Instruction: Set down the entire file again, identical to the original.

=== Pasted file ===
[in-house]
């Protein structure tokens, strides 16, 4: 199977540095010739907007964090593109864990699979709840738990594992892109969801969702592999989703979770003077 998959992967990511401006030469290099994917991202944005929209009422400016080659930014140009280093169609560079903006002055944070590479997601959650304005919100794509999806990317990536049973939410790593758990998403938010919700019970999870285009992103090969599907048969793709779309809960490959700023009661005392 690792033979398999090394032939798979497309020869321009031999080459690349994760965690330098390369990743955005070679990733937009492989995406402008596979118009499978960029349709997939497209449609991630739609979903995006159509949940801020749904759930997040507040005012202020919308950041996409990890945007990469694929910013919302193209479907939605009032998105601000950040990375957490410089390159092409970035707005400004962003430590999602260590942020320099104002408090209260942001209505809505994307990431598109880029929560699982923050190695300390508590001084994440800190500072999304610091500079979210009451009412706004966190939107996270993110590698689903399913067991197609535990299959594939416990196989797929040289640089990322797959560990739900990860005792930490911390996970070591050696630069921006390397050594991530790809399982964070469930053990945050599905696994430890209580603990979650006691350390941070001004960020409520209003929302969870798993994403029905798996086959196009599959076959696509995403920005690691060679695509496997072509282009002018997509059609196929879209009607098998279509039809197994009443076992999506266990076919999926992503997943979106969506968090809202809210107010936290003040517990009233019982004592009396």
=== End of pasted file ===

[in-house]
């Protein structure tokens, strides 16, 4: 199977540095010739907007964090593109864990699979709840738990594992892109969801969702592999989703979770003077 998959992967990511401006030469290099994917991202944005929209009422400016080659930014140009280093169609560079903006002055944070590479997601959650304005919100794509999806990317990536049973939410790593758990998403938010919700019970999870285009992103090969599907048969793709779309809960490959700023009661005392 690792033979398999090394032939798979497309020869321009031999080459690349994760965690330098390369990743955005070679990733937009492989995406402008596979118009499978960029349709997939497209449609991630739609979903995006159509949940801020749904759930997040507040005012202020919308950041996409990890945007990469694929910013919302193209479907939605009032998105601000950040990375957490410089390159092409970035707005400004962003430590999602260590942020320099104002408090209260942001209505809505994307990431598109880029929560699982923050190695300390508590001084994440800190500072999304610091500079979210009451009412706004966190939107996270993110590698689903399913067991197609535990299959594939416990196989797929040289640089990322797959560990739900990860005792930490911390996970070591050696630069921006390397050594991530790809399982964070469930053990945050599905696994430890209580603990979650006691350390941070001004960020409520209003929302969870798993994403029905798996086959196009599959076959696509995403920005690691060679695509496997072509282009002018997509059609196929879209009607098998279509039809197994009443076992999506266990076919999926992503997943979106969506968090809202809210107010936290003040517990009233019982004592009396």